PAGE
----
At the onset of the pandemic, in March 2020, there was an (unconfirmed) collective idea that in a few weeks or months we would be able to go back to our lives as usual, and the pandemic would be a thing of the past. Now we recognize that it wasn’t that simple, that the regular functions of the country must continue, and that we would, at least for now, have to learn to live with the virus.

In September 2020, New Brunswick held Canada’s first election during the pandemic, and electoral management bodies had to grapple with the challenge of how to prepare for an election.

Canada has now seen six provincial and territorial elections and a federal election. So what have we learned? And how can we use these lessons to better prepare ourselves for voting in times of emergencies?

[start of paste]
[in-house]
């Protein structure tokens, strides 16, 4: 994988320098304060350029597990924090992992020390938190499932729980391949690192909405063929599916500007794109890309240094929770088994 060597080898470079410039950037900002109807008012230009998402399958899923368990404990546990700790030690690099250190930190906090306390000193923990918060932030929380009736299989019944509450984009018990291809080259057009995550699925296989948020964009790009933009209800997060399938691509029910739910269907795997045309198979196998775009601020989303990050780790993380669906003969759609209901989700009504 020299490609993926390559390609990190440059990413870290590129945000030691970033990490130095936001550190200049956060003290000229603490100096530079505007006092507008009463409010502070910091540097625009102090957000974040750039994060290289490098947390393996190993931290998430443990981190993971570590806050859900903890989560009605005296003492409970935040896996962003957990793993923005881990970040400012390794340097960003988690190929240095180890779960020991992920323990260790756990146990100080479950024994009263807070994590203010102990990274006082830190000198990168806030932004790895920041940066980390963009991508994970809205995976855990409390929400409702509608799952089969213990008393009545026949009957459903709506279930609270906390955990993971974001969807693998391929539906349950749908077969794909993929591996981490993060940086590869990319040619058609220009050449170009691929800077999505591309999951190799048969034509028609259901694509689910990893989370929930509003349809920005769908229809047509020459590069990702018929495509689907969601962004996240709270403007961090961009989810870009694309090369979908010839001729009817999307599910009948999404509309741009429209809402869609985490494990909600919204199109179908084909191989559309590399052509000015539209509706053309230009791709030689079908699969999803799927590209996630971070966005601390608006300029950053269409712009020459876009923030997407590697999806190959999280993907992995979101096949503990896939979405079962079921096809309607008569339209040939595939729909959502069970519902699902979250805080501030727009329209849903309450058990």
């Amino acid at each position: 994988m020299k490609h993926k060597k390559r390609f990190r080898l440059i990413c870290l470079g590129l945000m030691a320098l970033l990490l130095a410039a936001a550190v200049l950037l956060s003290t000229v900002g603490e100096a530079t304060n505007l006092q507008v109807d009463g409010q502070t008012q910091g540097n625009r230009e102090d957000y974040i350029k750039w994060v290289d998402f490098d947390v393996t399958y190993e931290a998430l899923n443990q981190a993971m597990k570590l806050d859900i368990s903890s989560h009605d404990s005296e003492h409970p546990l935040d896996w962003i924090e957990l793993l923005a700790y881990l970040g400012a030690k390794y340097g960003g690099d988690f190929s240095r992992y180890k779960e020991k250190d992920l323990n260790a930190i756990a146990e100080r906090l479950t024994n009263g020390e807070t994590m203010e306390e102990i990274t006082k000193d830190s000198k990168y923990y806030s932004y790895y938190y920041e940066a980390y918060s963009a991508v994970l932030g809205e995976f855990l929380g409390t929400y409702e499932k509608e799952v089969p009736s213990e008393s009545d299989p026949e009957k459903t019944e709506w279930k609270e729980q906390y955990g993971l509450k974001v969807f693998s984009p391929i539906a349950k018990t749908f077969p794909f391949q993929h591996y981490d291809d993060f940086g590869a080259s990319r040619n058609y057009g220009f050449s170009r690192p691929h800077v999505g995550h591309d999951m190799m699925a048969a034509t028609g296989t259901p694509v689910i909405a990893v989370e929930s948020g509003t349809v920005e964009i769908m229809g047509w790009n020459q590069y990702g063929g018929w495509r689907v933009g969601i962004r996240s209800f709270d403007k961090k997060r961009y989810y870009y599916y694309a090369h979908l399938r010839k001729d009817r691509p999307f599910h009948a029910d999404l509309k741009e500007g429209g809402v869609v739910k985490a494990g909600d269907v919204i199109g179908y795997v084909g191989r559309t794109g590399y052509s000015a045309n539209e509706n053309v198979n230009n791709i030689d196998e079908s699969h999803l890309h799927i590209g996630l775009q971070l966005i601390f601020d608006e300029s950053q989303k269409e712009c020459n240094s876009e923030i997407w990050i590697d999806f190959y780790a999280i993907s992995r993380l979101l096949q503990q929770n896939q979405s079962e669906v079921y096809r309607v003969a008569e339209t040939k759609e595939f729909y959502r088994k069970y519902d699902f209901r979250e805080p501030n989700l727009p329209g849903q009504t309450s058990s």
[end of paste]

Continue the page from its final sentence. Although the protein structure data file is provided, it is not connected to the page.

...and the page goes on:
Today’s guests are Allison Harell and Laura Stephenson, co-directors of C-DEM. This organization administers the Canadian Election Study, which collects and analyses public opinion data on electoral attitudes in Canada. They will be speaking about their research and the lessons we have learned from voting during a pandemic.

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Allison Harell
Allison Harell is a professor of political science and holds the UQAM Research Chair in the Political Psychology of Social Solidarity. She also co-directs the Consortium on Electoral Democracy.
Laura Stephenson
Laura Stephenson is an associate professor in the Department of Political Science at the University of Western Ontario. Her research focuses on political behaviour and the effects of institutions, including the issues of partisanship, voting, and the relationships among voters, parties and electoral systems, from a Canadian and comparative perspective.